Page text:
Flu season is upon us.
Both Ohio and Indiana are reporting widespread levels of influenza-like illness. The Centers for Disease Control’s (CDC) weekly FluView report
shows that tests have been positive for both influenza A and B this season. But the predominant strain this year has been the H1N1 virus – the same virus that caused the flu pandemic in 2009.
Symptoms of influenza include fever, cough, muscle aches, headache and fatigue. The illness usually lasts about a week (although it can vary from a few days to a couple of weeks). Most people with the flu will have mild symptoms. But some people – especially pregnant women, young children, older people or people with lung problems or a weak immune system – will be sick enough to require hospitalization. There have been a number of deaths due to influenza reported this year as well.
Contrary to popular belief, the flu seldom causes vomiting or diarrhea.
The flu is spread from one person to another when we cough, sneeze or even talk. With normal conversation, a person is contagious within a distance of about 3 feet. However, with coughing or sneezing, the contagious zone doubles! If you cough or sneeze into your hands, you can also spread the flu by the germs you leave on things you touch. So it's very important to wash your hands or use alcohol-based hand sanitizer frequently.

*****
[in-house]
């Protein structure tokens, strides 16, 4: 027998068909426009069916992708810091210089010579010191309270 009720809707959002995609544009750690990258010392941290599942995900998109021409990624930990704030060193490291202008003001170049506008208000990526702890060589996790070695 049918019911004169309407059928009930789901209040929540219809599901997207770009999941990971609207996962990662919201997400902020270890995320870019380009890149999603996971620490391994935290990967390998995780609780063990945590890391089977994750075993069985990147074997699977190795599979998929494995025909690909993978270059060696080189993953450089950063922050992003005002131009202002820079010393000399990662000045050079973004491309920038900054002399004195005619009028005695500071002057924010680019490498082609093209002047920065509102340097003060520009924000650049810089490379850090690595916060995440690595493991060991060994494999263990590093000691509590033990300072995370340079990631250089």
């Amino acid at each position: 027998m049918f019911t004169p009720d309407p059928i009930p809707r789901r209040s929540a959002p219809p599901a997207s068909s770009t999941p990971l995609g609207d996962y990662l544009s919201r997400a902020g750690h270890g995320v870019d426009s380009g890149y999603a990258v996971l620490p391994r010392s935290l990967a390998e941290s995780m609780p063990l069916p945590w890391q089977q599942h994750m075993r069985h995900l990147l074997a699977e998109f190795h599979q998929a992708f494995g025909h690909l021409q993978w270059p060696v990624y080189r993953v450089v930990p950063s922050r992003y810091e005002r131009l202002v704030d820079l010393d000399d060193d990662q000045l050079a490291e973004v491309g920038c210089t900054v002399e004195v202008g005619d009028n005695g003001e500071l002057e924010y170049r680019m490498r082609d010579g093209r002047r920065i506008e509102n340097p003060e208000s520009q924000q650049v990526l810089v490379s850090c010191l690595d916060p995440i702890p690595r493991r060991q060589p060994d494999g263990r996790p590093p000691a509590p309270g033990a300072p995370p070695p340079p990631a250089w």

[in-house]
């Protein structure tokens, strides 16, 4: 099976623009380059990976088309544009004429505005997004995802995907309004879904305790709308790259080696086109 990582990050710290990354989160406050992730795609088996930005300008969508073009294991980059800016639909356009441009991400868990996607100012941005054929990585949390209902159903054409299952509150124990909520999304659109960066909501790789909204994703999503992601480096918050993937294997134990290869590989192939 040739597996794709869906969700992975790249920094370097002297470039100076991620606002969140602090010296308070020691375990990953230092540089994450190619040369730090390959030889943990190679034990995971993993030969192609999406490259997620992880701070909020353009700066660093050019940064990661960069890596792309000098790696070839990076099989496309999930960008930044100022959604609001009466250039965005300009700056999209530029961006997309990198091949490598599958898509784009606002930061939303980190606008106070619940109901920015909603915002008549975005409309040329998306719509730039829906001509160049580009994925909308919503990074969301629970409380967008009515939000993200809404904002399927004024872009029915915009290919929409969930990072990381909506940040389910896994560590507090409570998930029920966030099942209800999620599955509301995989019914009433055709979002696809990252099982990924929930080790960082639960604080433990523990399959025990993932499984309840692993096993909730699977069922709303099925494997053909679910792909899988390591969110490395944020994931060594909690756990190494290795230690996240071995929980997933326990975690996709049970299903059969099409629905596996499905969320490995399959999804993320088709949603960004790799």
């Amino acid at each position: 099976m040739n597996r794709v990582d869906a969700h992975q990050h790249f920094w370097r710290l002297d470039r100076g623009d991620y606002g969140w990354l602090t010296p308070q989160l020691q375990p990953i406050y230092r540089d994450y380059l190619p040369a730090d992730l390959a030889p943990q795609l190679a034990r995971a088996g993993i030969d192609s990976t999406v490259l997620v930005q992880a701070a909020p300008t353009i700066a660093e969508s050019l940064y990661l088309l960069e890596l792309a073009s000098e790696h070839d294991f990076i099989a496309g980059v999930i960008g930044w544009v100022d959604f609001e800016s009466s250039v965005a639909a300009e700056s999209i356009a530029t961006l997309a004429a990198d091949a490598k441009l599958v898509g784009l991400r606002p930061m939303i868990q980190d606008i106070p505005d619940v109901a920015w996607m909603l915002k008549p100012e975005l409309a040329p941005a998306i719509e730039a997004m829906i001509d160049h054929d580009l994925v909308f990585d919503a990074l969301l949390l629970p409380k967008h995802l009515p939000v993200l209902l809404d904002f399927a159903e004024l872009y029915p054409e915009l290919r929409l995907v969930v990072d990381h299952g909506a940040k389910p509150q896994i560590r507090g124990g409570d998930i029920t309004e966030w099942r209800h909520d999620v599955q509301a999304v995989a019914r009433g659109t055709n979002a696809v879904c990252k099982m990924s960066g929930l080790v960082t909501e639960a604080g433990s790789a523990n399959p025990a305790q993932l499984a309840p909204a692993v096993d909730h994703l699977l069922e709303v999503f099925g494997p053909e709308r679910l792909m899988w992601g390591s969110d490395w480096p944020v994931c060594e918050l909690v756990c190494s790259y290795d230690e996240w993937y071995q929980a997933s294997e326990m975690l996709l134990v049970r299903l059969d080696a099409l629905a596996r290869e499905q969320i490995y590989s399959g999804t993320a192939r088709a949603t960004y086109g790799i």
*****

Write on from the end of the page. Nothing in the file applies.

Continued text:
treatment available for the flu if you act within the first 48 hours. That treatment is an antiviral medication. Unfortunately, the medication does not kill the flu virus (like an antibiotic would kill a bacterial infection), but it can shorten the illness by a day or two, lessen the symptoms, and lower the risk of developing serious complications of the flu. However, the antiviral medication is not recommended for all people, just those who are in the high-risk groups, have severe illness or are in the hospital. The CDC can help you identify
whether or not you are at high risk.
My advice is to prevent yourself from getting sick by getting vaccinated! It's not too late to get this year's flu vaccine, which does include the H1N1 virus that is so prevalent this year (as well as other influenza A and B strains).
I’m hoping you stay healthy and avoid the flu this season!